by Eilleen Morrissey, RDH, MS
For the longest time in my practice, I felt frustrated because sometimes I wanted to write a note for a patient to take home as a reinforcement of something we had discussed. It may have been the name of a product and where to find it. Or perhaps a gentle reminder of something I thought would lead them toward improved oral health. I had nothing to write on, and found myself using a Post-it note that I used for communication with my the doctor. Often I just did not follow through at all.
As luck would have it, my wonderful front desk administrator enjoys creating things at the computer. She had made clever little signs for our treatment rooms, so I asked her what she thought I might use for my writing challenge.
She created a simple communication vehicle prototype. Across the top of plain white computer paper it reads A friendly note from your hygienist! Next to it is a picture with a smiling molar. An 8 X 11 piece of paper holds four of these. I have to admit that when I first saw it, there was something about the friendly note part that didn't grab me, but I've since warmed up to it. The size was perfect, however, and the smiling molar was adorable. Sharon explained that she left the notepaper generic because we have two hygienists in the practice, and keeping it neutral allows us both to use it.
I keep these in my drawer and use them constantly. I write my name after the word hygienist so that my patients know who it's from. (Reinforcing our names to patients can only be a win/win.)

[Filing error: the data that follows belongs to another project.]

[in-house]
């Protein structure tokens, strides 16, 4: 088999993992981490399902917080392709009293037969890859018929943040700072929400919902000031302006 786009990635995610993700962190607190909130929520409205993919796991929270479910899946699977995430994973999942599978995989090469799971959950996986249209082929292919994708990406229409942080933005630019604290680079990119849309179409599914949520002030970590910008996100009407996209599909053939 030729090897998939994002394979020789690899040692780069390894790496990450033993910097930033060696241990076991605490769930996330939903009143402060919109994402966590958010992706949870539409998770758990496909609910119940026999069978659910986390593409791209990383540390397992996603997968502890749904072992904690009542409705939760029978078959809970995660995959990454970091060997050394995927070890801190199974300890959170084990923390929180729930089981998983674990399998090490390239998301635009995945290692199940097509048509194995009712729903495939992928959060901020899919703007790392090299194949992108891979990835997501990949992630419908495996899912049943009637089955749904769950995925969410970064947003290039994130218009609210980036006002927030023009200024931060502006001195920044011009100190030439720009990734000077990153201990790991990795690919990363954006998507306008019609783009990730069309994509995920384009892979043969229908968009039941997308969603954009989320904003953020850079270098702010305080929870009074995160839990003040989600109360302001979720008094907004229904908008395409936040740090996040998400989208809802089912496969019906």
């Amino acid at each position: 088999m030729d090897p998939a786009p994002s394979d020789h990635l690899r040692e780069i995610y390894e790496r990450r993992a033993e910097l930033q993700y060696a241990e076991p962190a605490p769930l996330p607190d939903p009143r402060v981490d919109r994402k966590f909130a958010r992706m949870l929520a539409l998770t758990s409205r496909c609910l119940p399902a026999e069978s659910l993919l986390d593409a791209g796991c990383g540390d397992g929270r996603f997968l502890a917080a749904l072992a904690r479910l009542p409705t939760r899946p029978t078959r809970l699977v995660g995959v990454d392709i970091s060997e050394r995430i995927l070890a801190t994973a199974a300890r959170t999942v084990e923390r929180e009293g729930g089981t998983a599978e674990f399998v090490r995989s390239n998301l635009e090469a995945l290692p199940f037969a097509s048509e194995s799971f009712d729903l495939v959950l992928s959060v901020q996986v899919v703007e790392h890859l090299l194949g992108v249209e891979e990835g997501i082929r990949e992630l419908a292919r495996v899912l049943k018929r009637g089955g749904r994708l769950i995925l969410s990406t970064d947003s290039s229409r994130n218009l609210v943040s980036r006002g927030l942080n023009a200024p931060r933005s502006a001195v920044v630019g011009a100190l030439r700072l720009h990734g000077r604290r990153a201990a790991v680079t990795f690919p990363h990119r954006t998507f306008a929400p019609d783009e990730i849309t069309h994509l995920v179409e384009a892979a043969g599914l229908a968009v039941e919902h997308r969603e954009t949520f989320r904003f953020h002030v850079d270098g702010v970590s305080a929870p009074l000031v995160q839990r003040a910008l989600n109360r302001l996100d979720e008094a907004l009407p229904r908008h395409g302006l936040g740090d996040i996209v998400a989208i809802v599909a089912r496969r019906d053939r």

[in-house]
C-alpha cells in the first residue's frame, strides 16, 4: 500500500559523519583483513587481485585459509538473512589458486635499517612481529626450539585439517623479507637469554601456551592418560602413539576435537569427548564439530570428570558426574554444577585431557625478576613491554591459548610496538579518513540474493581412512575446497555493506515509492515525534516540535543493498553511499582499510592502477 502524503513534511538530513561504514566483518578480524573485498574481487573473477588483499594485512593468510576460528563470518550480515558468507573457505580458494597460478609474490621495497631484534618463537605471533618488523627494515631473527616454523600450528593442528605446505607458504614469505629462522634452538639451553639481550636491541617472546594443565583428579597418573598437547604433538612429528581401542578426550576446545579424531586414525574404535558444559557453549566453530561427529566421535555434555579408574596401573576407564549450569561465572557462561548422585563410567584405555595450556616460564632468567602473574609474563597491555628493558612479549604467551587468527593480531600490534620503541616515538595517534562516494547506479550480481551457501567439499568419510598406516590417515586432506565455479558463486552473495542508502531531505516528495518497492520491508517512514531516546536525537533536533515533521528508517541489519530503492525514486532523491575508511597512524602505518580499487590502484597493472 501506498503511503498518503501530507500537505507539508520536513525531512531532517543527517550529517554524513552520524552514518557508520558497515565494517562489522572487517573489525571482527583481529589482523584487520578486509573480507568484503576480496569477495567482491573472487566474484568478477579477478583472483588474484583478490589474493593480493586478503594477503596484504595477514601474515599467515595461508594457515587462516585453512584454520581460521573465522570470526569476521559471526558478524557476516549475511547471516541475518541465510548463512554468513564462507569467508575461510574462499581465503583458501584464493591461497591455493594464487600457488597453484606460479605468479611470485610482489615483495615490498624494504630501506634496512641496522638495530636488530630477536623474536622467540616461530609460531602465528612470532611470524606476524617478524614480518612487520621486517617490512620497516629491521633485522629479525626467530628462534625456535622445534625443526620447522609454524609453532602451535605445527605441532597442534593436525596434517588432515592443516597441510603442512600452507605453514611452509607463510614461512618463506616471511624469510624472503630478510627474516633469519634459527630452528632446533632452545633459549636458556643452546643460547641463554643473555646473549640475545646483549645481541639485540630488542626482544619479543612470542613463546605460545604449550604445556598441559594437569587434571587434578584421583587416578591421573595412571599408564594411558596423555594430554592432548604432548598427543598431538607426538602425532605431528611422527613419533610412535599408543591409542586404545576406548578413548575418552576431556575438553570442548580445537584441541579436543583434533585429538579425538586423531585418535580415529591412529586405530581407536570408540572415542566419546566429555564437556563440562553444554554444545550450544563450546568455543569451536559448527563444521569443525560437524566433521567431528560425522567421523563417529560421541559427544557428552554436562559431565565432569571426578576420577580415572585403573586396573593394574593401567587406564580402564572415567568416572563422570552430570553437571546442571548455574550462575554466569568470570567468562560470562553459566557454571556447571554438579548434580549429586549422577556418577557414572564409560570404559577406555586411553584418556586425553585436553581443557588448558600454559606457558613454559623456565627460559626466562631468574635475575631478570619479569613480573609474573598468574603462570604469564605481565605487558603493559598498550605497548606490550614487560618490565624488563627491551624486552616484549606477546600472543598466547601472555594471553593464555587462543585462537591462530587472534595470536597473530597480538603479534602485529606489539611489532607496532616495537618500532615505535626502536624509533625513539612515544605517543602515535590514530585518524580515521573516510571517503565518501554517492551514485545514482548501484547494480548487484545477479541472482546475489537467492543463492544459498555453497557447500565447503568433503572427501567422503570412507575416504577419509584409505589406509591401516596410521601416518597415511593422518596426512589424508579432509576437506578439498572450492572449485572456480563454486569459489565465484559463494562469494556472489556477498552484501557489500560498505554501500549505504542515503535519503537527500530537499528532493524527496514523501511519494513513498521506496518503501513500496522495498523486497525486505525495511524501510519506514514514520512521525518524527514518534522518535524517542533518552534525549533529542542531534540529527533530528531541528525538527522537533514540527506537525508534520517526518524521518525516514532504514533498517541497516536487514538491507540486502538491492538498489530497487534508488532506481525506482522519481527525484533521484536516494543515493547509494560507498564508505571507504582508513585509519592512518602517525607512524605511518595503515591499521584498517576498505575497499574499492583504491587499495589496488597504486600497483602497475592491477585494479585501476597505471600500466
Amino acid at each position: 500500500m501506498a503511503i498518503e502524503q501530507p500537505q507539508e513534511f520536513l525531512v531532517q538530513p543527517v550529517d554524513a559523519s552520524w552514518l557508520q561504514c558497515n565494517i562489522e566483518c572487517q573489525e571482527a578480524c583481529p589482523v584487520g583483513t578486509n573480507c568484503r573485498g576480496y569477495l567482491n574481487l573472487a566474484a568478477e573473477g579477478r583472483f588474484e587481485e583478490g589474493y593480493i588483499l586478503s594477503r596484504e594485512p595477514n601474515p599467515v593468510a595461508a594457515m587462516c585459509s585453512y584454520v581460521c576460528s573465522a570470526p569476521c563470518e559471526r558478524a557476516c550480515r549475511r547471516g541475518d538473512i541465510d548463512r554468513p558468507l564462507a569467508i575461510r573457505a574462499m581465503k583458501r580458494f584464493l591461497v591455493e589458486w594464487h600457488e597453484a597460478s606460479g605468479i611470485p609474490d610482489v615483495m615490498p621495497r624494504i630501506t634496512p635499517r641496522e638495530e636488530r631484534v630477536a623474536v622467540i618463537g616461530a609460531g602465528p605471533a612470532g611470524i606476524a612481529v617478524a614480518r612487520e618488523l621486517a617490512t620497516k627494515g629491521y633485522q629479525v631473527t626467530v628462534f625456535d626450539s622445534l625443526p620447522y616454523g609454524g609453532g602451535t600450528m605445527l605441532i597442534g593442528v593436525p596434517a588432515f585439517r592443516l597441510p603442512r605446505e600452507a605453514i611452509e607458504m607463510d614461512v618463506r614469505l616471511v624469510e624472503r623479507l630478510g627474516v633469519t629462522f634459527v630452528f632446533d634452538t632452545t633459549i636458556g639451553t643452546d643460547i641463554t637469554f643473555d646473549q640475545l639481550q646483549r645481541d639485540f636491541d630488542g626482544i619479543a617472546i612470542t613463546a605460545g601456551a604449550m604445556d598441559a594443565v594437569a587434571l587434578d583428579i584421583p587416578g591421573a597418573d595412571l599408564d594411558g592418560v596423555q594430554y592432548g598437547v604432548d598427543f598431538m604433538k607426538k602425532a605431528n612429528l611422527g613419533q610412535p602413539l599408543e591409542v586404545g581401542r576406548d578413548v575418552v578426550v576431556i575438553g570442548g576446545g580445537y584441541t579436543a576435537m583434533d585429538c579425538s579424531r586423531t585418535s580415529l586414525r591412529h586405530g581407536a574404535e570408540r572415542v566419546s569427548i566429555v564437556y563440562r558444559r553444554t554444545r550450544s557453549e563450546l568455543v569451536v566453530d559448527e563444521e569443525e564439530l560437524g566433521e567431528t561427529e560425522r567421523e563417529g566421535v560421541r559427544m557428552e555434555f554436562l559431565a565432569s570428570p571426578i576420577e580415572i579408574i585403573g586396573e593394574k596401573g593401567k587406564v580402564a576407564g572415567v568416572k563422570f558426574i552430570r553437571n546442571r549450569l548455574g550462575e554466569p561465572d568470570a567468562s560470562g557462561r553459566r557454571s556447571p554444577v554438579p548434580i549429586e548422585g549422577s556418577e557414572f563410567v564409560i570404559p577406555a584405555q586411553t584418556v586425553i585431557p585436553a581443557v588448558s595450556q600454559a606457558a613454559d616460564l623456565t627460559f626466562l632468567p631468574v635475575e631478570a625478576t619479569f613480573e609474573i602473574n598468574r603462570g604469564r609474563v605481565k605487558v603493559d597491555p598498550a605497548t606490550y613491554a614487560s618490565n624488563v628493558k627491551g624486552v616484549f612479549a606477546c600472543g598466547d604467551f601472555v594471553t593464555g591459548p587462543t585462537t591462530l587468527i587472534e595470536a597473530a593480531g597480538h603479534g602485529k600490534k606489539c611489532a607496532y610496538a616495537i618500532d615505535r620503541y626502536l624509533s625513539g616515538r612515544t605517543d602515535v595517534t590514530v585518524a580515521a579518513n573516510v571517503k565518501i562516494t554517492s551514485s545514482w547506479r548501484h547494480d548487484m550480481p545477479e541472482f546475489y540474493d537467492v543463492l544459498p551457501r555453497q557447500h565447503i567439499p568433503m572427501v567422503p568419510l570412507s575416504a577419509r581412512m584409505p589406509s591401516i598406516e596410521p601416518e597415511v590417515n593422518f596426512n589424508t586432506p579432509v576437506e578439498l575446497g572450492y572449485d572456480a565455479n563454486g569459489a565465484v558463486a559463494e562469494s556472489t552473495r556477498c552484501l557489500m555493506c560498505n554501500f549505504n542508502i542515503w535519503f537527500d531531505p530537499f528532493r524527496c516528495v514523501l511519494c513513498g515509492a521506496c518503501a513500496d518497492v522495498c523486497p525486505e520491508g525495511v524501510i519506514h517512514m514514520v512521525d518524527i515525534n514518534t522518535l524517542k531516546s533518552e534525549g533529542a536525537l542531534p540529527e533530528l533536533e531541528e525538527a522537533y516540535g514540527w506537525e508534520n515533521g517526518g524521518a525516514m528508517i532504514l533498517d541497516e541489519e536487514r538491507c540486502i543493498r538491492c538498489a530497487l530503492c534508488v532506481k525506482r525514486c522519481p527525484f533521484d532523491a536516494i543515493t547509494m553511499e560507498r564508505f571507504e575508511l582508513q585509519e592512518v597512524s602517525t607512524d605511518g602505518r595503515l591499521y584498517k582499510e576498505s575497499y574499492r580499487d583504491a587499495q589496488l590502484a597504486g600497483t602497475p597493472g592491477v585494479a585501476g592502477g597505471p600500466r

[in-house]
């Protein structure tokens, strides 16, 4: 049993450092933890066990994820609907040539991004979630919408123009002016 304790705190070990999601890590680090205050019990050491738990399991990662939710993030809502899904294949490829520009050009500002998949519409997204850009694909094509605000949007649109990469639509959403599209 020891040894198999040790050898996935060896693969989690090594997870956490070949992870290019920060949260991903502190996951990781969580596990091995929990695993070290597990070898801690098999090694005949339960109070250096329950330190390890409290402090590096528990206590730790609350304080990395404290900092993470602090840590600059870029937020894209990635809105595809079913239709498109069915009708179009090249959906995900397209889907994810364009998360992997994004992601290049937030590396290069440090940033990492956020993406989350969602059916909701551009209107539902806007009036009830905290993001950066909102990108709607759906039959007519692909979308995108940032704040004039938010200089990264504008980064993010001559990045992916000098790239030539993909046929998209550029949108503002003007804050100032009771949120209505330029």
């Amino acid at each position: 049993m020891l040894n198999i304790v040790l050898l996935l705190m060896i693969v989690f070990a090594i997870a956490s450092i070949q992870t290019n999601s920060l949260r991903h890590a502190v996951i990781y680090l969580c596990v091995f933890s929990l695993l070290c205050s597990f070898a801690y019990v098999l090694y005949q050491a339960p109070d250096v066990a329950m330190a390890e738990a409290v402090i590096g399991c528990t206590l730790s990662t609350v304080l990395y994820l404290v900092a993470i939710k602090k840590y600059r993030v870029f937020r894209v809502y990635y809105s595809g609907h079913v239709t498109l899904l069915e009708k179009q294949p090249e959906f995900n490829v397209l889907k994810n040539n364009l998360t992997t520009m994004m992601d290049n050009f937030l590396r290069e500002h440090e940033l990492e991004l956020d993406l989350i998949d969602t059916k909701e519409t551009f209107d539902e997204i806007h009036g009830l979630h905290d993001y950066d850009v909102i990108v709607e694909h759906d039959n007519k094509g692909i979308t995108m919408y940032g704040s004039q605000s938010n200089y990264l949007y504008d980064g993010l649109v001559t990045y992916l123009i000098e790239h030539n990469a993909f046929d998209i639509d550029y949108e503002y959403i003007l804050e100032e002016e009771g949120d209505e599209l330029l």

My goal for the new year and beyond is to use these notecards as many times a day as I can. My bright note cheers up a generic goody bag. It's personal and it's professional, but it comes from the heart of a caregiver who wants to create a connection with patients. This is a big component of five-star dental hygiene practice!
I see these notes as a continuation of a concept I've written about before, that of ambassadors for our dental practices. It's walking the extra mile in patient/client communication. The reasons for writing these types of notes are many. Patients are often overwhelmed when they sit in our chairs. If there is a name or idea I want to reinforce, writing it down is helpful. I don't always have a sample of a product that I've discussed, but if I write the name and where the patient can find it, I increase the probability that the person will follow through with my recommendation.
I've written website addresses on these notecards, and I've provided my email address to patients who wanted to follow up on something with me. (I am judicious with whom I give my email address to, and recognize that opening patient communication outside the office is not for every RDH).
Disclaimer: I am not promoting this practice. Each of you can establish your own comfort level in this regard.
My notes are not limited to the dental world. Some contain ideas pertaining to an individual's overall health and well-being. I've even shared book titles that had nothing whatsoever to do with any dental or health matter.
What I plan to do more of in the coming year is expand on what I'll write in these notes. I also intend to try to create one for every patient, but I recognize that this may not happen. Since I have been writing more poetry these past two years, the idea of creating a clever little couplet appeals to me; something fun and light for a person to find when she pulls out her new toothbrush. The marketing perspective says this is a means for keeping our practices within the patients' consciousness. I personally think it's also just fun!
There are aspects to our work that can be tedious. Writing notes like these can expand upon the connection we share with our patients. Spread your creative wings and soar like the eagles you were put on this planet to be. Onward we go; it is in our hearts' core! RDH